Star Wars movies of

recent decades

have with varying care honed the universe - it should look, sound, smell and feel the way it did when we were children.

So not how it really looked in the today quite dated films, but how it


Of course, it's like grabbing for smoke. 

It has been five years

since the Space Empire was defeated, warlords and mercenaries rule the galaxy.

The Mandalorian (Pedro Pascal) is a skilled bounty hunter, as nimble in his line as with the laser guns.

When he enters an escape room, the murmur becomes silent.

He always takes his husband, even if it means a minor genocide along the way. 

But times are tough.

Clients pay less than before.

When he then undertakes a particularly lucrative mission - to capture a special creature for an influential person called the Client, (Werner Herzog), everything changes. 

The creature he is about to catch

turns out to be an ugly green baby with pointed ears.

Online, the creature has been called Baby Yoda, as it looks like a mini-version of Luke Skywalker's 900-year-old mentor.

In the series, it's called The Child. 

When someone is so cute, and also soon turns out to have supernatural powers, a conflict is created inside the cold-blooded bounty hunter.

Can you just leave such a sweet child to such an obvious asshole?

The Mandalorian and The Child

form a classic "odd couple": the puppy and the kind-hearted idiot who can not read the signals.

Slowly, the cold-blooded bounty hunter comes into contact with a fragile core that still stings at the bottom of his steel-clad chest.

You are drawn to memorable films like Turner & Hooch, Rain Man, or why not A Man Named Ove.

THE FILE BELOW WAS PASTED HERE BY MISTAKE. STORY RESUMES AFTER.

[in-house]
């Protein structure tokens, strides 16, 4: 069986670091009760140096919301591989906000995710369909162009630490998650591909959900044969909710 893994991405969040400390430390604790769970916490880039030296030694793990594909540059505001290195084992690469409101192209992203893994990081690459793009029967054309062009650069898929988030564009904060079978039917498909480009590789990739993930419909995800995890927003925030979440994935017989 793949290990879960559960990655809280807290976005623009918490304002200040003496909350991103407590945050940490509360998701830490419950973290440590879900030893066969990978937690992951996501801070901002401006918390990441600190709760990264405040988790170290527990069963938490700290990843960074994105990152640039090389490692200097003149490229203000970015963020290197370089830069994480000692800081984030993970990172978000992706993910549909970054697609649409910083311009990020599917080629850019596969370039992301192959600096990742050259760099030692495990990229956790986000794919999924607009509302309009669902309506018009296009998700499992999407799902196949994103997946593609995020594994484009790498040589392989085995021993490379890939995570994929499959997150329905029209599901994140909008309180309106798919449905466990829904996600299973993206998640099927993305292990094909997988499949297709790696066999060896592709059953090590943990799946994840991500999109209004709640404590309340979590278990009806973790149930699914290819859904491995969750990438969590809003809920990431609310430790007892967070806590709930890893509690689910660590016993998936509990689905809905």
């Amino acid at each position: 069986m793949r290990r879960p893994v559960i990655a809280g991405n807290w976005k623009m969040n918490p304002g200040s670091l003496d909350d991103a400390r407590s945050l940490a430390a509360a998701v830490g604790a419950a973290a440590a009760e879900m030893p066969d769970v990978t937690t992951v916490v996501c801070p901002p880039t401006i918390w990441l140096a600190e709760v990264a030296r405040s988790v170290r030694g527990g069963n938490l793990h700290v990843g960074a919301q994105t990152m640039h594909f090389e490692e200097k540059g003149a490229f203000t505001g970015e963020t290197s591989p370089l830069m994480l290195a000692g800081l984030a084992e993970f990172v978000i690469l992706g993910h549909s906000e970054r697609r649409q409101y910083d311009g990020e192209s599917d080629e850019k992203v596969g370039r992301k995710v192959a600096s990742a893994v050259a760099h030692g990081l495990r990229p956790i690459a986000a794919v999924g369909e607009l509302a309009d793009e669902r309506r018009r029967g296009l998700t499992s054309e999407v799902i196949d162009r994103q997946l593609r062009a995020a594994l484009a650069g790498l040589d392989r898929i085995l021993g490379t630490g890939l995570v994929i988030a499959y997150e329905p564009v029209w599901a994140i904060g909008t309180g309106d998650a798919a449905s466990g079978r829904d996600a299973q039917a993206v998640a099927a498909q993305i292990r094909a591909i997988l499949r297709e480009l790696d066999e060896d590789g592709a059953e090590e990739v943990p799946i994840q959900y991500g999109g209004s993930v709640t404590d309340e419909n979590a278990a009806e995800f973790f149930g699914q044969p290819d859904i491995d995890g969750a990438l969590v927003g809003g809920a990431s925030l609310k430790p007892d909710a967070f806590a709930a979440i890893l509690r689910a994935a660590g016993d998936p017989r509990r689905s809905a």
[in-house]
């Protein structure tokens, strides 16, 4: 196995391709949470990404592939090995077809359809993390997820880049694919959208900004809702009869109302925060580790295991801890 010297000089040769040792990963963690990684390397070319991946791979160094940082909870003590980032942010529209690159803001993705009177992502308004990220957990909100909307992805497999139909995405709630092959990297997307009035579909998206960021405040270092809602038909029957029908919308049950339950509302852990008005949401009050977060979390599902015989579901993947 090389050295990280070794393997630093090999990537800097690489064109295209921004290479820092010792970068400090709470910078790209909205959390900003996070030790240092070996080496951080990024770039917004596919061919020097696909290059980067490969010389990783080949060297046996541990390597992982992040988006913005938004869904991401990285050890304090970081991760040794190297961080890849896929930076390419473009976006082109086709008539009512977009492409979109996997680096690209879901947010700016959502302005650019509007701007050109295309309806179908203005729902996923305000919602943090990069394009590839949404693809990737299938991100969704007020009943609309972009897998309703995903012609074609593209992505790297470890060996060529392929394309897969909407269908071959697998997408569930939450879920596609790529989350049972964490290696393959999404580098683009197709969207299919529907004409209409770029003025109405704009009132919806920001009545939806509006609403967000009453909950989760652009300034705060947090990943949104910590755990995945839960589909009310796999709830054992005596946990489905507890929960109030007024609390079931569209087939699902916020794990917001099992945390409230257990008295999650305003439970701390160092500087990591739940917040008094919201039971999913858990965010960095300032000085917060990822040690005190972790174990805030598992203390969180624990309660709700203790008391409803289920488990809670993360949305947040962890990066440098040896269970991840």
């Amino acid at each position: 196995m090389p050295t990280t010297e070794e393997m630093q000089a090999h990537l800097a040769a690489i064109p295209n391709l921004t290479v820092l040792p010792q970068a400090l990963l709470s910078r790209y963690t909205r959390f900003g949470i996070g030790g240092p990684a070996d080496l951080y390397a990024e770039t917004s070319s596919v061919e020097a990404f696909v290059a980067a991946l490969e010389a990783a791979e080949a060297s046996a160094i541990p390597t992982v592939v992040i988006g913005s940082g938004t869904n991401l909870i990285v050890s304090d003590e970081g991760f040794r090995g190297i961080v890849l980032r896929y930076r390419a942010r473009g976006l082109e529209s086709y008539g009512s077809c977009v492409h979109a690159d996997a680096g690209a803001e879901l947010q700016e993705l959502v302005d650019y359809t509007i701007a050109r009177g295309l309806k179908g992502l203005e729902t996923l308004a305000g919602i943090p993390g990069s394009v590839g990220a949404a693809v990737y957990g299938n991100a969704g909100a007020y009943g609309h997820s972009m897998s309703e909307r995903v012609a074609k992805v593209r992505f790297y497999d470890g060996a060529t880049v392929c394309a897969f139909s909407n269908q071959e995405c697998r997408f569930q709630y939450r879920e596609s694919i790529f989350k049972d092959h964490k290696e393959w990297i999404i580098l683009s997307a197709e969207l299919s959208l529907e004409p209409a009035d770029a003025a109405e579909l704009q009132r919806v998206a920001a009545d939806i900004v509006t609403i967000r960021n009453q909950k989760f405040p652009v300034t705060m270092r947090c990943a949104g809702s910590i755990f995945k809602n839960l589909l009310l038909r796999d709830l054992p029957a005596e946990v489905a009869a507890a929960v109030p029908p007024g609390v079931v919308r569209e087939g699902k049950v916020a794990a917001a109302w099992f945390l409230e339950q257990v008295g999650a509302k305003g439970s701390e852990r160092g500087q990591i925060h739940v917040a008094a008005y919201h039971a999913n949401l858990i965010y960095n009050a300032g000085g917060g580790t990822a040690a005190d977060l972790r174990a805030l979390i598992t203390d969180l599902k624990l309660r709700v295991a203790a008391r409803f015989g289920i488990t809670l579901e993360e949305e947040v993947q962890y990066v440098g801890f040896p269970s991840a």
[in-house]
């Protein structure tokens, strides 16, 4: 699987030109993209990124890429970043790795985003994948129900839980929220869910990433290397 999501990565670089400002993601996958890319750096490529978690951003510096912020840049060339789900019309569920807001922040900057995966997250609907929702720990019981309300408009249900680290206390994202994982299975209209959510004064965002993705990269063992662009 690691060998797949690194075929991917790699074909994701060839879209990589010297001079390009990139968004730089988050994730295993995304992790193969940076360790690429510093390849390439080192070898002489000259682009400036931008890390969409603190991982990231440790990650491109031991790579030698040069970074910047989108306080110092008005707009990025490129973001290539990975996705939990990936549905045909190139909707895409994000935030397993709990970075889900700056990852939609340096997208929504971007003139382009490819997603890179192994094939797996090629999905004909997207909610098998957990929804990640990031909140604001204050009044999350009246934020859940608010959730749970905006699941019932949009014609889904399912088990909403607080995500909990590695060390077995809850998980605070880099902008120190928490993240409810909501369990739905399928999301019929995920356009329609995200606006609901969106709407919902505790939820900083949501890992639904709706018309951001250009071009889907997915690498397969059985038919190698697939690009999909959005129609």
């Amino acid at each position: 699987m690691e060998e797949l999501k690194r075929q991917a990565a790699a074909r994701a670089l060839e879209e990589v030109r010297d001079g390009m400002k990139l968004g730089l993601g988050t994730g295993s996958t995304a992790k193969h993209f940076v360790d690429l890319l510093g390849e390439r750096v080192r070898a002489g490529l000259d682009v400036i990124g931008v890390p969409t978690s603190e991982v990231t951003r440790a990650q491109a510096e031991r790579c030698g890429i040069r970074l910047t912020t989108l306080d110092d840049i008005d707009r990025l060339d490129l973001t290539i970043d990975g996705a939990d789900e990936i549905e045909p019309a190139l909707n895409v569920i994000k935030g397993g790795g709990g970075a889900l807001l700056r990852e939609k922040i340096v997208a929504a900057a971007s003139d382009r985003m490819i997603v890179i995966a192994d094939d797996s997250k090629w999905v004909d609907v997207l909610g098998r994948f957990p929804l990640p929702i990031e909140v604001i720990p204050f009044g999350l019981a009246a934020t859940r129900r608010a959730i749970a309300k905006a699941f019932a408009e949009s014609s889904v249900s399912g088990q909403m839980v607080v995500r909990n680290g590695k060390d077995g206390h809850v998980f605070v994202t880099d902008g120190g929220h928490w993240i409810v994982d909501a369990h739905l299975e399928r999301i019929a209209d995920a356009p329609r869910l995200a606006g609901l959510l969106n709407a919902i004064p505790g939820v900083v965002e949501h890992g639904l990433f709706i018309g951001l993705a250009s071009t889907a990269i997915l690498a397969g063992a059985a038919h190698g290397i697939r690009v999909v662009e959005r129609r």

Director Jon Favreau

has used the word "Clint Eastwood-esque" to describe his main character.

In fact, a lot is borrowed from the spaghetti western genre.

Not least how the Swedish Ludwig Göransson's excellent compositions invoke the late Ennio Morricone when flutes and guitars are sensed behind the laser fighters and the coughing spaceships. 

But the spaghetti west is the surface.

The Mandalorian is above all a feelgood in outer space.

It is the interplay between The Child and The Mandalorian that is the treasure. 

We who have seen Game of Thrones

know how charismatic the good Pedro Pascal can be, but how he manages to be so charming with a helmet over his head and in interaction with a doll (which thankfully is not animated but controlled by a puppet player), is difficult to understand.

The music helps, of course, and the costume, which for the sake of the unusual plays an important role. 

In The Mandalorian, John Williams' iconic leitmotif from 1977 is missing, but the question is still whether it is possible to make it feel more like Star Wars than this.